I think my eyeballs are now sweating.
We’ve largely recovered from the Saigon Express Flu but have been a little glazed in our appreciation of the wonders of Nha Trang. The beach itself reminds us of Manly, a noble stretch of sand, but with tropical islands large and small dotting the horizon.
The Esplanade is lined with topiaried trees, little parks and lots of heavy duty exercise equipment which the Vietnamese (unlike the Thais and Cambodians) seem keen to leap onto at every opportunity, swivelling and swinging, huffing and puffing, gyrating and extending, curling and bending.
Nha Trang’s streets are similar to Ho Chi Minh – still the slippery-slide-slope of the gutters, still the uneven footpaths and crazy traffic, add open flaming braziers and electric wires (none-too-insulated) dangling from every post and tree and that amps up the excitement level when out for a stroll.
Gone are the concentrated garbage and drain smells replaced with a fermented fruit tang, incense, old-fashioned suntan oil, frangipanis, jasmine and a less pervasive durian stench.
There’s a great comedy routine that never fails to reduce the locals to tears. Bill & I will attempt a Vietnamese word or phrase. We’ll assiduously listen to the correct pronunciation. We’ll practice and practice it. Then we’ll go out and ask for, say a sandwich (bahn mi) and the locals will look at us as though we’re speaking in Klingon. They’ll call their mates over and waggle their eyebrows and ears and elbow each other.
We become uncomfortably aware that we may be suggesting that we’d quite like to take advantage of any goat they may have about their person.
Unfazed, We’ll repeat it. They’ll continue to look uncomprehending and bemused.
We’ll show them the word – act it out in mime, Marcel Marceau it to the max, unfortunately we never required a tug of war, a long glass wall, or a walk in a stiff breeze or we would have been set. Eventually, they’ll repeat our request ( to our ears exactly as we had) & then roll around, tears streaming down their cheeks.
Most menus for restaurants, massages, tours etc are printed in Vietnamese, English and Russian. Some are just in Russian.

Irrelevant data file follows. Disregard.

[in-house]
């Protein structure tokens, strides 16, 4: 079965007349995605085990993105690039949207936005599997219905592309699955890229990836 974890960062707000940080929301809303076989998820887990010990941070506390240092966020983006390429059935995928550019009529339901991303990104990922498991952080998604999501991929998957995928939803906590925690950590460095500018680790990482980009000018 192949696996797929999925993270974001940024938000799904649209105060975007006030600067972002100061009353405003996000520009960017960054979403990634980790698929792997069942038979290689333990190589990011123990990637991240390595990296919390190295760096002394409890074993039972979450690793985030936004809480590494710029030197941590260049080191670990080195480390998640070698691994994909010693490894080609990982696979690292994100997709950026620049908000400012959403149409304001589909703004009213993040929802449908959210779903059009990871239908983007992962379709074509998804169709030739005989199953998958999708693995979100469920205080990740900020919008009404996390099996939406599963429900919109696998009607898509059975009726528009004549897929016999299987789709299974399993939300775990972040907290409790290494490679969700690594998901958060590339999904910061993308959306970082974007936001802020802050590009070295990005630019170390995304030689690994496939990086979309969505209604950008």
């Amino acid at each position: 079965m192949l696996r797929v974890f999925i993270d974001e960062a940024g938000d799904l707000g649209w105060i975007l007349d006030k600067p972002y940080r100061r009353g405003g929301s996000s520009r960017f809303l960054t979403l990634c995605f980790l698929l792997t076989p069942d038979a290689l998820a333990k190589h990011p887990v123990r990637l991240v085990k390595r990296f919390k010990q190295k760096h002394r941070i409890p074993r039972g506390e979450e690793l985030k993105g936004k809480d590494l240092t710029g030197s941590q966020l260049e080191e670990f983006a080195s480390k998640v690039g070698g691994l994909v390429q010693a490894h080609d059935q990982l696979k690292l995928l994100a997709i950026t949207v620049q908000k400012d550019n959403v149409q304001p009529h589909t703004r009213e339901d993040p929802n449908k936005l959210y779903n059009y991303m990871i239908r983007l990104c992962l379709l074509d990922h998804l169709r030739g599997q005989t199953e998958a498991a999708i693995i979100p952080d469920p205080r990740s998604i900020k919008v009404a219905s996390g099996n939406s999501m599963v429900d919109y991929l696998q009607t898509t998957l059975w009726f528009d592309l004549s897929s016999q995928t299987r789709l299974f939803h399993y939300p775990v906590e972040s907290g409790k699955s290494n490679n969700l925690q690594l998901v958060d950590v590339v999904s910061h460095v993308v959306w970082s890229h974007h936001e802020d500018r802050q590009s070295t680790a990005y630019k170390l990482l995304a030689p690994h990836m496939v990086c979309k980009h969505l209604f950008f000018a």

Yes, the place is bursting at the seams with huge numbers of Ruskis, all of whom, (through, no doubt, no fault of their own and merely a restricted diet and a collective history of spine chilling mass murder on an unimaginable scale,) have the sorts of physiognomies and facial expressions that suggest that a bloody putsch is imminent.
We have never in all our puff and outside of the ghost train at the show or Madam Tussaud’s waxworks seen a more murderous and villainous looking bunch. We know this sounds like a shocking over reaction but assure you that, if anything, we’re giving them the benefit of the doubt.
A Russian tour guide oversees his group.
Happy holiday makers.
The mystery of the vast numbers of Borises and Svetlanas is solved when we discover that they need no visa or passport to come mingle with their Vietnamese comrades. Their comrades may be less than enthused at their presence but a dong is a dong…
Our little oasis of calm (oh yes, & good food) called Rainforest soothed us with a light Pho and a yellow dish poke for lunch. Rainforest is famous for its Pokes. Bowls with veggies, an interesting grain base (rice, couscous, pasta) with meat and sauce of your choice and a peanut sauce. Add to that the best coffee in town (unsweetened. Hallelujah), smoothies (well technically frappés they’re so light & fresh-fruit-filled,) and similarly delicious fresh fruit sodas.
Rainforest is like the Swiss Family Robinson’s treehouse, meandering on many levels, with stone steps in streams, swinging chairs, cubby houses, encircled by vines and crowded with plants that are misted on the hour and roofed with Gilligan’s Island thatches and towering stands of bamboo. It’s every kids dream playhouse which is why it appeals to grown ups.
We stumbled to the Long Son Pagoda in the noonday sun. It has a relaxed reclining Buddha up the first flight of the mountain.
Surrounded by the usual assortment of deities, ogres, Saints, sinners and small toy horses. then if you’re really serious you can drag yourselves up many,many,many more steps (152) to the smiling gigantic white Buddha on the hilltop. He is surrounded by bas-reliefs of flame-enclosed ascetic types that we presume are the immolated monk martyrs of the Indochina Wars.
We were glad to leave Nha Trang, too hi-rise, too overdeveloped, too seedy…and did we mention there were one or two grumpy, cheerless, gauche, blustering, loud, obnoxious, borderline threatening, dead eyed Russians there who treated the Vietnamese appallingly? Despite our gladness it was with some misgivings that we boarded the Hahn Cafe Sleeper Bus to Hoi An.
We had a friendly mix of Brit, American, German youngsters with whom we shared horror stories of Asian travel, establishing our street cred. Together we side-eyed each other in a spirit of fraternity when our bus driver had a tantrum with our luggage. Though a tad nervous after his performance it turned out fortuitously that he was a careful driver. The happier replacement driver turned out to be the kamikaze pilot…
But tweren’t too bad. 11 hours in a capsule style reclining bed/seat, just a tad shorter than our height, gently swaying along the South China Sea Coast, our lullaby the honking of the horn every 12.5 seconds and our fellow travellers mobile phones going off all night. Even the midnight comfort break didn’t seem too much like a nightmare.
Still, we survived, and arrived at beautiful, glorious stylish Hoi An.